Why the water industry needs a planetary lens
Professor Tony Capon, Director of Monash University’s Sustainable Development Institute, had the weight of decades of research behind him as he pushed for a more holistic view of planetary health and water’s role underpinning it.
The public health physician began by contextualising our current era of the 21st century against a broader geological backdrop.
“We’re leaving the Goldilocks epoch for human life on earth – one not too hot and not too cold,” he said. “We’re entering a new epoch where, collectively, we’re changing natural systems to such an extent that it will be recorded in the fossil record in millennia to come.”
This new era — the anthropocene epoch — is one dominated by humanity and its impact on the planet’s health.
Capon stressed how much is known of the need to transition to more sustainable models of development, and how much a concerted effort to implement those models is still lacking.
To illustrate the burgeoning awareness of humanity’s impact on the earth, Capon drew a figurative line from Hippocrates in Ancient Greece, through the World Commission on Environment and Development in the 1980s, to the contemporary work done by the Monash University-led Revitalising Informal Settlements and their Environments (RISE) research program.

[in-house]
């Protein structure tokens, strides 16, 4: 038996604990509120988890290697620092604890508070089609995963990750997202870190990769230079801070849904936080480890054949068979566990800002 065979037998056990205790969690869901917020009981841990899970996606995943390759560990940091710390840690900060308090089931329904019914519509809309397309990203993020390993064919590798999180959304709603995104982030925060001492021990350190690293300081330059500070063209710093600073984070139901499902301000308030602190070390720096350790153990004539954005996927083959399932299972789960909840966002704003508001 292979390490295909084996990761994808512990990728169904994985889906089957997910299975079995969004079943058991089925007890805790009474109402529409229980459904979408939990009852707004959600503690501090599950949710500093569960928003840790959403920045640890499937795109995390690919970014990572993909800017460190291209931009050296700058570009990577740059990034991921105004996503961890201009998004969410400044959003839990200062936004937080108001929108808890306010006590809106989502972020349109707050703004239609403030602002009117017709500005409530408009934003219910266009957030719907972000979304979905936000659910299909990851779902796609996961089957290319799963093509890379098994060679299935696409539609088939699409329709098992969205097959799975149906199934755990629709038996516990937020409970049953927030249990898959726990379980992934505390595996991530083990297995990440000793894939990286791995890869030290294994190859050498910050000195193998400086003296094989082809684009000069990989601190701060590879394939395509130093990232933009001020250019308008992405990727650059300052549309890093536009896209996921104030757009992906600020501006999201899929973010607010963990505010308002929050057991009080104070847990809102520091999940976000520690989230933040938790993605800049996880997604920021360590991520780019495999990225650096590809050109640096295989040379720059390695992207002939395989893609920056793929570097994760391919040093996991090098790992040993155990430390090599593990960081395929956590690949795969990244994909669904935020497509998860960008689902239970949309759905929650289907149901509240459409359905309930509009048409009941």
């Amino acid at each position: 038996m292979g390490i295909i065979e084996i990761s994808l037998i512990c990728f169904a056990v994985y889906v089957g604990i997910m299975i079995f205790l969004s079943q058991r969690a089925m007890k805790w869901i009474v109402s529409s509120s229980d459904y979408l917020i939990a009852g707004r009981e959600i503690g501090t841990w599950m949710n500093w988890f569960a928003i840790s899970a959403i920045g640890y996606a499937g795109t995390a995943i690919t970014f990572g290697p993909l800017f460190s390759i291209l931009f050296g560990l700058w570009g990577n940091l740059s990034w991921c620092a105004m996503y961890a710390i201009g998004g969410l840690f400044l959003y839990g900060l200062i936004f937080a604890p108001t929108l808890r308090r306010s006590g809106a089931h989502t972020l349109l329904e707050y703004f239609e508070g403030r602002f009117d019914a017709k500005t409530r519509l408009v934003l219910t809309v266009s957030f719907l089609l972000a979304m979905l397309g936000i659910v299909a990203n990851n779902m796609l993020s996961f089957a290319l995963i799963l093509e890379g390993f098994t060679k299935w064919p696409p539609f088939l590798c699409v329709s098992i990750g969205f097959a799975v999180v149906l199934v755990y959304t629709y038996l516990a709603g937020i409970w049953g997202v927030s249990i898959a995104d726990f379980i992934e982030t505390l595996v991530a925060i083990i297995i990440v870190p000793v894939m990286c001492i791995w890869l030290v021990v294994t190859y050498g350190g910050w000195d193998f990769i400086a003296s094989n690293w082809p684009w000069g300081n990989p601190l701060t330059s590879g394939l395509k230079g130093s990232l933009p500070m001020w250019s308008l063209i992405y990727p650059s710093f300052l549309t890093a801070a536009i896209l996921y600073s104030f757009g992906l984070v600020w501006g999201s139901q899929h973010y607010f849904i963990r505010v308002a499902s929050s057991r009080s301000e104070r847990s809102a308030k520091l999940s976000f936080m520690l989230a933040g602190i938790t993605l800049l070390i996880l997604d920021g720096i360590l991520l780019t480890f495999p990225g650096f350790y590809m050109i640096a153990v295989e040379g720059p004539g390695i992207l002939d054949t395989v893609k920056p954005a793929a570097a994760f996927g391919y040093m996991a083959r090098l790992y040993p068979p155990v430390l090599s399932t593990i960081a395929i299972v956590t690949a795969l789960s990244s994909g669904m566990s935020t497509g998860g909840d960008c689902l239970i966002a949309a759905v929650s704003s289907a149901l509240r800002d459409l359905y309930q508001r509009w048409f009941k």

“All human activities have implications for our health, either positively or negatively,” he said. “But in public health, we don't always remember that human activities affect the health of the earth.”
The same goes for water: “Our water cultures, policies and practices have implications for the health of people and the health of the planet.”
The health gains of the past 70 years – think the uptick in global life expectancy due to improved public health policies and programs – have been countered by an increased exploitation of the planet’s natural resources, plus rapid population growth on a global scale and the concentration of people in urban environments.
“It was about 10 years ago when we passed the point where more people live in cities than in rural areas,” said Capon. “For the foreseeable future, most population growth will be in cities.
“The urban context of water is enormously important.”
He celebrated efforts to move to water-sensitive approaches to development, and issued a call to arms that had been echoed by numerous speakers throughout the conference.
“We need an eco-social approach in all the work we do, recognising the ecological, economic and social determinants of health,” said Capon.
“We all need to be thinking in systems, acknowledging the interdependence of all species – and understand that when we intervene, there are potentially unintended consequences and feedback.
The session’s key take out?
“We need to bring a planetary consciousness into water research, education, policy and practice. We need to bring the planet in when we think about the work we do.”